Ponoka Minor Ball’s female athletes got some hands on training with those who know the game; players from the SAIT Trojans.
Their day of spring training was held April 23 at the Ponoka Culture and Recreation Complex with three Trojan athletes along with head coach George Edwards who provided some in depth training on batting, bunting, pitching, catching and fielding the ball.
“They don’t realize how much they’ve learned until they start teaching it,” said Edwards of his players. “And that’s when you really become knowledgeable about the game.”
He added that these clinics are another way to give back to the sport.
“It’s second nature in the States that they want to play softball. Here (Alberta) they don’t realize that they can and there’s 32 teams right now in Alberta in college/university softball,” said Edwards.
There was a wide range of skill sets and ages willing to learn with Ponoka athletes in the U8 category, U10, U12, U14 and U16. “We try to set up stations and teach different things to the different ages.”
Under the umbrella of softball there are a variety of disciplines including slow pitch, modified, sling shot and fast pitch, which is where Ponoka’s athletes got to sink their teeth into.
SAIT’s team is a competitive club inside a college association — The Western Collegiate Softball Association — so in an effort to get their name out and to raise funds for the program the Trojans travel and teach a younger generation of players the game.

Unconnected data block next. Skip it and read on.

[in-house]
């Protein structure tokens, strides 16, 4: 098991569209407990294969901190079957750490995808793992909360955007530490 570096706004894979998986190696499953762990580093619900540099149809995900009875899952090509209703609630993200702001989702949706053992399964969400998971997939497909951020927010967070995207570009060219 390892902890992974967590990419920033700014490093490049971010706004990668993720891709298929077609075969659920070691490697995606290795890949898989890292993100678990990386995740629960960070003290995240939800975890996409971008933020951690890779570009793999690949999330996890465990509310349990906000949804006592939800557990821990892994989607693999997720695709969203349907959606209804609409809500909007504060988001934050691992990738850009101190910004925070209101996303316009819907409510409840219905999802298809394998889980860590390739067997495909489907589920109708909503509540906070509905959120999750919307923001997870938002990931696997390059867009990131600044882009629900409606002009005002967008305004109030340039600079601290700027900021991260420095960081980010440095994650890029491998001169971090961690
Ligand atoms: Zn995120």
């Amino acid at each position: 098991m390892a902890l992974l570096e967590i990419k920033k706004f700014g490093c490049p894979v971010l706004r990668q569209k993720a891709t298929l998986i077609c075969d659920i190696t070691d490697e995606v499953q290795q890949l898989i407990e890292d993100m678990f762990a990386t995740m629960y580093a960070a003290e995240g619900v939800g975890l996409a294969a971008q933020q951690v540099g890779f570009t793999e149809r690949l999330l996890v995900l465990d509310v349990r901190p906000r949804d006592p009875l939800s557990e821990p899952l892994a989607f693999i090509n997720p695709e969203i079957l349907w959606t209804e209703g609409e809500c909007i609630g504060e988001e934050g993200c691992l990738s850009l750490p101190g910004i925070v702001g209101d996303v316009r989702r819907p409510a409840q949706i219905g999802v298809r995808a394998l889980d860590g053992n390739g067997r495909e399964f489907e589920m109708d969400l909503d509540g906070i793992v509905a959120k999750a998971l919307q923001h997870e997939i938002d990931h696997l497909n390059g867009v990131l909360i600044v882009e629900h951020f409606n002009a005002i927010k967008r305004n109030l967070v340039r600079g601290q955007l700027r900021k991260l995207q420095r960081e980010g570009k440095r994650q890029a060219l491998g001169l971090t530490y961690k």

“We are a college league for Alberta and Saskatchewan,” said Edwards.
The team plays throughout Alberta, which includes universities in Calgary and throughout Saskatchewan. What he enjoys seeing is the personal growth players develop at these clinics. “What I see is a lot of young kids with a passion for the game.”
These players want to learn. They gain much knowledge of the game through these clinics, which helps them advance rapidly. All they need is a little help.
“It takes a lot of co-ordination for your hand-eye co-ordination and softball players are highly intelligent because of all the strategy in the game,” added Edwards.
He praised the three SAIT players, Hayley McDowall, Kennedy Murphy and Tori Stavenjord for helping the young female athletes learn the best techniques to grow within the game.